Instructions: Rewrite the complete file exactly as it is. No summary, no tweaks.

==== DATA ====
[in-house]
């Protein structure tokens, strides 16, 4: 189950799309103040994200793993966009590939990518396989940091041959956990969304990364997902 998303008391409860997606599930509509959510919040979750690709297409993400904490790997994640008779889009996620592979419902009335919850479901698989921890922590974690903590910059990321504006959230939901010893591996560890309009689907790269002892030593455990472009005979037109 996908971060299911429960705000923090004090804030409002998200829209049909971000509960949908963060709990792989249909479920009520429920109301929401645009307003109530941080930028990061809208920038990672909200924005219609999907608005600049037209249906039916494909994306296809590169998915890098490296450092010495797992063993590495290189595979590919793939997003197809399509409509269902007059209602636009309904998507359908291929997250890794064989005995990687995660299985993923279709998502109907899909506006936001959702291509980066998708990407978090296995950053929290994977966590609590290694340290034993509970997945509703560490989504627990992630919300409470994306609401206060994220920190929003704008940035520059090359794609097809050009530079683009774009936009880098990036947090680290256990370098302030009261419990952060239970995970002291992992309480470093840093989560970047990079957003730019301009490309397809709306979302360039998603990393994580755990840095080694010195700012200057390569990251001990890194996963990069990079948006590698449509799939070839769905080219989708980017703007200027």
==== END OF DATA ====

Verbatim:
[in-house]
């Protein structure tokens, strides 16, 4: 189950799309103040994200793993966009590939990518396989940091041959956990969304990364997902 998303008391409860997606599930509509959510919040979750690709297409993400904490790997994640008779889009996620592979419902009335919850479901698989921890922590974690903590910059990321504006959230939901010893591996560890309009689907790269002892030593455990472009005979037109 996908971060299911429960705000923090004090804030409002998200829209049909971000509960949908963060709990792989249909479920009520429920109301929401645009307003109530941080930028990061809208920038990672909200924005219609999907608005600049037209249906039916494909994306296809590169998915890098490296450092010495797992063993590495290189595979590919793939997003197809399509409509269902007059209602636009309904998507359908291929997250890794064989005995990687995660299985993923279709998502109907899909506006936001959702291509980066998708990407978090296995950053929290994977966590609590290694340290034993509970997945509703560490989504627990992630919300409470994306609401206060994220920190929003704008940035520059090359794609097809050009530079683009774009936009880098990036947090680290256990370098302030009261419990952060239970995970002291992992309480470093840093989560970047990079957003730019301009490309397809709306979302360039998603990393994580755990840095080694010195700012200057390569990251001990890194996963990069990079948006590698449509799939070839769905080219989708980017703007200027």